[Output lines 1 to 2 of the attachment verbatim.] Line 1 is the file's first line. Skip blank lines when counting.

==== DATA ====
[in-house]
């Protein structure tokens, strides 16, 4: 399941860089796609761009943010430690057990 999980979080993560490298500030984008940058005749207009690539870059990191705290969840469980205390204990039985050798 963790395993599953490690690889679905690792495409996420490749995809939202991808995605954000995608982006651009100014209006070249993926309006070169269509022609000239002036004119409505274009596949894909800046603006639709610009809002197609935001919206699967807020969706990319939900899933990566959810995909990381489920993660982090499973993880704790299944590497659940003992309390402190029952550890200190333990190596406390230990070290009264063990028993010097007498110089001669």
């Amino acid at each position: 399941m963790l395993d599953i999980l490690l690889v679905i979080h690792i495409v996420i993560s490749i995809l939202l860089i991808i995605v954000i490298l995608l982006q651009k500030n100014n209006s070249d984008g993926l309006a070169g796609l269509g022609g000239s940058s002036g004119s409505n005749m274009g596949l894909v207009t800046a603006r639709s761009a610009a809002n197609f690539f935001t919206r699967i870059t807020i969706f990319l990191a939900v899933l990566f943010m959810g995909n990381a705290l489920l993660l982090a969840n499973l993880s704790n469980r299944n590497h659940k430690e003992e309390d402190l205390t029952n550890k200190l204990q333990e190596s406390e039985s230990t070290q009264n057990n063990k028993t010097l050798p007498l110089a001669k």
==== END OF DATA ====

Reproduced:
[in-house]
């Protein structure tokens, strides 16, 4: 399941860089796609761009943010430690057990 999980979080993560490298500030984008940058005749207009690539870059990191705290969840469980205390204990039985050798 963790395993599953490690690889679905690792495409996420490749995809939202991808995605954000995608982006651009100014209006070249993926309006070169269509022609000239002036004119409505274009596949894909800046603006639709610009809002197609935001919206699967807020969706990319939900899933990566959810995909990381489920993660982090499973993880704790299944590497659940003992309390402190029952550890200190333990190596406390230990070290009264063990028993010097007498110089001669």